Rumble, a Toronto-based YouTube rival, has raised a relatively large amount of money from investors, including Peter Thiel, the billionaire venture capitalist and Trump supporterand Mr. Thiel’s venture capital fund, JD Vance, who is running for a Senate seat from Ohio.

Rumble is also planning to list shares through a merger with a special purpose acquisition company. SPACs are shell companies created solely for the purpose of merging with an operating organization. The deal arranged by the Wall Street firm’s Cantor Fitzgerald will give Rumble $400 million in cash and a $2.1 billion valuation.

Webpage said in January that it has 39 million monthly active users, up from two million two years ago. It has achieved various content deals, including one to provide video and streaming services for Truth Social. Representatives for Rumble did not respond to a request for comment.

At least one other social media startup is hoping to win the former president’s favorite among conservatives to build its business. Gettr, which began July 4 and is led by Jason Miller, a former Trump adviser, had hoped to land Mr. Trump before he decided to open his own venture. In January, Gettr advertised it as a “place to follow” Mr. Trump’s recent rallies.

In a written statement, Mr. Miller said the former president is welcome to “join GETTR whenever he is available.” The site claims to have five million users and tens of millions of dollars in cash. In a recent interview, Mr. Miller denied an earlier claim that Gettr had raised $75 million.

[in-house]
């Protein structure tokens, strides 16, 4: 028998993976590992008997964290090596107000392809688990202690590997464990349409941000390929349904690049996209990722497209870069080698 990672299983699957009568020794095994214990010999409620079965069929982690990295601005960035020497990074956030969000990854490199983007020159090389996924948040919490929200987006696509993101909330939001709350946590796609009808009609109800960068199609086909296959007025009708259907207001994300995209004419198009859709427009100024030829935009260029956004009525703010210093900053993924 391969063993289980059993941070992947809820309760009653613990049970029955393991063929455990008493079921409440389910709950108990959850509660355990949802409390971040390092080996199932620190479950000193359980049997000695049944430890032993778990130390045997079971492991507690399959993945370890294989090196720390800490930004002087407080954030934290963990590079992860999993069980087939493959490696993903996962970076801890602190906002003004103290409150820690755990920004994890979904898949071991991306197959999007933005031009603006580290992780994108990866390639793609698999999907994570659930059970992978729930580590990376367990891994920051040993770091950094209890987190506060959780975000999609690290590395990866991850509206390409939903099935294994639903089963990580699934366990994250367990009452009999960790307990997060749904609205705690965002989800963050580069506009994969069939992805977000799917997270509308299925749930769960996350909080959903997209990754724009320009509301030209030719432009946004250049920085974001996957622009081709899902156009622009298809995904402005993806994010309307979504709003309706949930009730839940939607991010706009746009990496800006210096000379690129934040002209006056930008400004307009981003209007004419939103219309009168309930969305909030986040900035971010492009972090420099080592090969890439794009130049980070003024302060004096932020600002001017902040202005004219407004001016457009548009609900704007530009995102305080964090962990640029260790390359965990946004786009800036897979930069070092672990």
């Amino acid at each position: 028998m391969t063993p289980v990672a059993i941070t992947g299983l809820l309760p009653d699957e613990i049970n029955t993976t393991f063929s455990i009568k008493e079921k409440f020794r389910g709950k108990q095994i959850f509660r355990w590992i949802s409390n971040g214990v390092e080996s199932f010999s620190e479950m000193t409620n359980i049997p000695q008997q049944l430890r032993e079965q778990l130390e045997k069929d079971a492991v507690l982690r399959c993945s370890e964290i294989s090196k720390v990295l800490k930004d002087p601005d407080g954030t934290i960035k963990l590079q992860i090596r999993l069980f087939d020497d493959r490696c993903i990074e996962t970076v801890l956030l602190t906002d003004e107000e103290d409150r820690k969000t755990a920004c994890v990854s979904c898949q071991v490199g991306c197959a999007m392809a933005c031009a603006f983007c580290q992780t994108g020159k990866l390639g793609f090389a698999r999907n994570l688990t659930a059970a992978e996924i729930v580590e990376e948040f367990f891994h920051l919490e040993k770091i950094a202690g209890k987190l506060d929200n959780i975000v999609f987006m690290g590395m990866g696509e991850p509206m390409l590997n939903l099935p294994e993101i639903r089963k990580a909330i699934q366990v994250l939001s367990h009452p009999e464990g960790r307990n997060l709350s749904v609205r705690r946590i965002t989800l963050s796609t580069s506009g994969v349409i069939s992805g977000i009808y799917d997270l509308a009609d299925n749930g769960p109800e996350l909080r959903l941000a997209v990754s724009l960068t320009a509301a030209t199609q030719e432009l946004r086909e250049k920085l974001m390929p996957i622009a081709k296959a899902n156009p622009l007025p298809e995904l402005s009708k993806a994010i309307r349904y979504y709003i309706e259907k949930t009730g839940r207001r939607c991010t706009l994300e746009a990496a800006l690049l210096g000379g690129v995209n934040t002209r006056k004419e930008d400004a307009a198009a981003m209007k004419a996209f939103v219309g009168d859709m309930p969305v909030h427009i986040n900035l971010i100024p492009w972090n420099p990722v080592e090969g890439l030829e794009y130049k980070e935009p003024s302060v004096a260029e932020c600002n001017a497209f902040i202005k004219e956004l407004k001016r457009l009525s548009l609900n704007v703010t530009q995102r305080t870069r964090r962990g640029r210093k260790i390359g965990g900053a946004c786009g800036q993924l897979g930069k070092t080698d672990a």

Parler, a platform popular with Trump supporters, is still reeling from his role following violent protests on the US Capitol in January 2021 by thousands of angry fans of the former president. . Parler’s app downloads plummeted 88% last year after Apple and Google removed it from their app stores and Amazon cut web services after the riots, according to SensorTower, a digital analytics company.

Parler, which said in January that it raised $20 million from investors, has since returned to the Apple Store. However, internal instability continued. Last year, Parler fired John Matze, one of its founders, from his position of chief executive officer. Mr Matze said he was fired after an argument with Ms Mercer – the daughter of a wealthy hedge fund executive who is Parler’s main supporter – over how to deal with extremist content posted. on the platform.

Christina Cravens, spokeswoman for Parler, says the company has always “prohibited violent and inflammatory content” and has invested in “best practices for moderating content”.

Content moderation will also be a challenge for Truth Social, whose main star Mr. Trump has been unable to post messages since early 2021, when Twitter and Facebook kicked off their platforms for inciting violence tied to the results of the 2020 presidential election.

With Mr. Trump as the main poster, Mr. Matze said, it is unclear if Truth Social will grow subscribers who previously only signed up to read the former president’s message.

“Trump is building a community that will fight for something or whatever he stands for that day,” he said. “This is not social media for friends and family to share pictures.” Trump’s Social Truth Is Ready To Enter A Crowded Field

Fry Electronics Team